The euro is tumbling

euro is tumbling on Friday.
The currency is down by 0.4% at 1.0575 against the dollar as of 8:36 a.m. ET.

On Thursday, the euro plunged by over 1.3% against the greenback, the largest drop since the UK referendum, after the European Central Bank announced a six-month extension to its quantitative easing programme.

“…we expect the ECB to continue to monetise its economy acting in support of financial conditions instead of focusing on the tighter policy needs of core EMU countries,” wrote a Morgan Stanley team led by Hans W. Redeker in a note.

Thursday’s “decision to extend QE while reducing the intervention amounts illustrates the ECB’s desire to provide support to peripheral bond markets,” they added.

The euro has has a tough few weeks, weakening against the greenback since early November as the election of Donald Trump ignited a broad-based US dollar rally.

And more recently, the currency slumped more than 1% as Italy’s prime minister Matteo Renzi announced his resignation in Rome shortly after midnight local time on Monday, after losing the critical referendum on which he staked his political career.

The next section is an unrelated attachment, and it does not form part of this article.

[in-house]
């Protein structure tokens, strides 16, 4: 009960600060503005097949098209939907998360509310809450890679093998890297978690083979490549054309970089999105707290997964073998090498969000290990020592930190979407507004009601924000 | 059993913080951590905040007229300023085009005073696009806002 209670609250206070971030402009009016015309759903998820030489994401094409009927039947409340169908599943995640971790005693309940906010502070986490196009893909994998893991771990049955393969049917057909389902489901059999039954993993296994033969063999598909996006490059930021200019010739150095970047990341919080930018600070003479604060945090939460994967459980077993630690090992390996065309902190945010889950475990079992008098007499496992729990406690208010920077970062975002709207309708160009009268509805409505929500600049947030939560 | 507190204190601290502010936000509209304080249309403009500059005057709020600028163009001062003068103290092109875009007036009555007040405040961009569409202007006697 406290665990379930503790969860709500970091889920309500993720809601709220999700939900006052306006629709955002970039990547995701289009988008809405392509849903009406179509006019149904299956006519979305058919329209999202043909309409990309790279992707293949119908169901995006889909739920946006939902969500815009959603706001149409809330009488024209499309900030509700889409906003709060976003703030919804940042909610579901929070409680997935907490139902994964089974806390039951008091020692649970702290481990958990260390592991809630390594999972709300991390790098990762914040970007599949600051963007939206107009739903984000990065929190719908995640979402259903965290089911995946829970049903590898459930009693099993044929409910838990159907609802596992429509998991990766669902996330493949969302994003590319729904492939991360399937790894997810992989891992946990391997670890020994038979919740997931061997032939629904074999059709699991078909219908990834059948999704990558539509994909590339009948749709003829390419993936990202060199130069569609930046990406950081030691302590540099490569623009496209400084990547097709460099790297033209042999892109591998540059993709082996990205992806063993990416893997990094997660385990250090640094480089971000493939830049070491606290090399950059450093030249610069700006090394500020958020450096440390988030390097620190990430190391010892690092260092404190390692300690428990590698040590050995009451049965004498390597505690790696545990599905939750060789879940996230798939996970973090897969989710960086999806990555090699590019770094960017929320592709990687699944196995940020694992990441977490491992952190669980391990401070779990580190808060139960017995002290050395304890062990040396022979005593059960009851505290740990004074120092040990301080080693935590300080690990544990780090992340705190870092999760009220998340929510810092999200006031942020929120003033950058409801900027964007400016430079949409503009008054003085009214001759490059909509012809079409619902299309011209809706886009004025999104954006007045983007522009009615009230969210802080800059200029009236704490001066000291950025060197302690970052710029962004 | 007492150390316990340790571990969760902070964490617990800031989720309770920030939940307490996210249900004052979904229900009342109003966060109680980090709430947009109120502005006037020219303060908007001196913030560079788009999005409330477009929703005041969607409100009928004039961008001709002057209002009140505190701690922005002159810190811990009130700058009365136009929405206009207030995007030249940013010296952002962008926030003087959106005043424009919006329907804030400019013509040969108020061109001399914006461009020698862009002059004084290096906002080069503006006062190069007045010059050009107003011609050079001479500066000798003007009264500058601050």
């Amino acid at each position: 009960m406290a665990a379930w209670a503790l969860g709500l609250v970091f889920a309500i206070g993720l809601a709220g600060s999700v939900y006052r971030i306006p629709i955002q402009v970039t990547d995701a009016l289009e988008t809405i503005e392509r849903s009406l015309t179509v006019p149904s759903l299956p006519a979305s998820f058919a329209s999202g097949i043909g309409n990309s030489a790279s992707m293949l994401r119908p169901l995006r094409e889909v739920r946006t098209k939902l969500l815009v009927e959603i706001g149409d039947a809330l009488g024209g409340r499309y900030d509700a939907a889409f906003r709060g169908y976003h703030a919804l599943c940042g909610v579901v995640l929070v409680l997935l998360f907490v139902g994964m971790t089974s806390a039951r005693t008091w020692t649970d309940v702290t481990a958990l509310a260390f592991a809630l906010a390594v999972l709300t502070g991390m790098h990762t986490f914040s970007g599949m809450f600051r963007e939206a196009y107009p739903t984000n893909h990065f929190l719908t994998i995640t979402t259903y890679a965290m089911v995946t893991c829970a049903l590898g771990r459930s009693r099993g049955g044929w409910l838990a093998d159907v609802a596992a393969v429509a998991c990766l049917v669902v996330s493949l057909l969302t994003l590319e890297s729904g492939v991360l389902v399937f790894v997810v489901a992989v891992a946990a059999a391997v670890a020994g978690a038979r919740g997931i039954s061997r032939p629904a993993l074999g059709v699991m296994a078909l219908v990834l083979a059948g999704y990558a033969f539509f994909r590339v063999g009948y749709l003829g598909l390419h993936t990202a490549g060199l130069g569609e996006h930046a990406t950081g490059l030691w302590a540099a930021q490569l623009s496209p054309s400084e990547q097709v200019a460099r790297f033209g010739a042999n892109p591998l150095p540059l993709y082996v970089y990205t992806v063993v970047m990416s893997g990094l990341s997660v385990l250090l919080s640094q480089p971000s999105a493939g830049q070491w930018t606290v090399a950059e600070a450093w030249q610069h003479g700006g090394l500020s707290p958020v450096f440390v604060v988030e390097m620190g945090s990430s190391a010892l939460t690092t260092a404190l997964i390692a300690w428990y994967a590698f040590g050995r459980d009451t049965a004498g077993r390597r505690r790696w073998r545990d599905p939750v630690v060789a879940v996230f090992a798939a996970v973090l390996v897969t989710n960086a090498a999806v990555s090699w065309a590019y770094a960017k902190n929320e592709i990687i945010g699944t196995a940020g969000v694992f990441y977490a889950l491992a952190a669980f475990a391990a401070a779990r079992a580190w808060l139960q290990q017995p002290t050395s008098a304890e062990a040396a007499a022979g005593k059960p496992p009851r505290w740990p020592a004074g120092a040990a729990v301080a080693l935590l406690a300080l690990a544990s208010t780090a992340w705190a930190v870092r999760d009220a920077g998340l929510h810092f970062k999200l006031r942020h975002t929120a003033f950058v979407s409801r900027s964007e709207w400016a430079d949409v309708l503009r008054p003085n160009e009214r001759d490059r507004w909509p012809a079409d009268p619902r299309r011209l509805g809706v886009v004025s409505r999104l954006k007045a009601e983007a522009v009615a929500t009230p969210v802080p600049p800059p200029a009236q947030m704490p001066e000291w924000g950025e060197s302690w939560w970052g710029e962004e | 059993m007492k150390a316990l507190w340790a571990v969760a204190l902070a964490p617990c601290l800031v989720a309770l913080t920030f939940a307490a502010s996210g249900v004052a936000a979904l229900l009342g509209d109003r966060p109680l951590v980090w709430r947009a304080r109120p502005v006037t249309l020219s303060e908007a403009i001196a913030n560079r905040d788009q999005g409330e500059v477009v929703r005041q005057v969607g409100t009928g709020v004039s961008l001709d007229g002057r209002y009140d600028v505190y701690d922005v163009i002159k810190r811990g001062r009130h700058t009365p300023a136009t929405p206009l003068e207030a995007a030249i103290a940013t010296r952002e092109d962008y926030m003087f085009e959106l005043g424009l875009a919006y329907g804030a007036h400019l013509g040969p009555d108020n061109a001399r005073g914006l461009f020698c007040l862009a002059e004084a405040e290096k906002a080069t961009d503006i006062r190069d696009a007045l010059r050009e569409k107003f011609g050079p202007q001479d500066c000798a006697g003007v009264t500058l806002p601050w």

Notably, back in late November, a Goldman Sachs team led by Francesco Garzarelli outlined its six “top trade recommendations for 2017” in a note to clients, with the first focusing on the rise of populism and its relationship to the euro.
Amid the “transatlantic economic divergences and political risks,” the team’s first top trade is long US dollar equally weighted against the euro and sterling.

“In Europe, ongoing uncertainty over the Brexit process will likely weigh on the Pound, while the slew of elections, including the Italian political fallout after the constitutional referendum on 4 December and general elections in France, Germany and the Netherlands, will weigh on the EUR,” they wrote.

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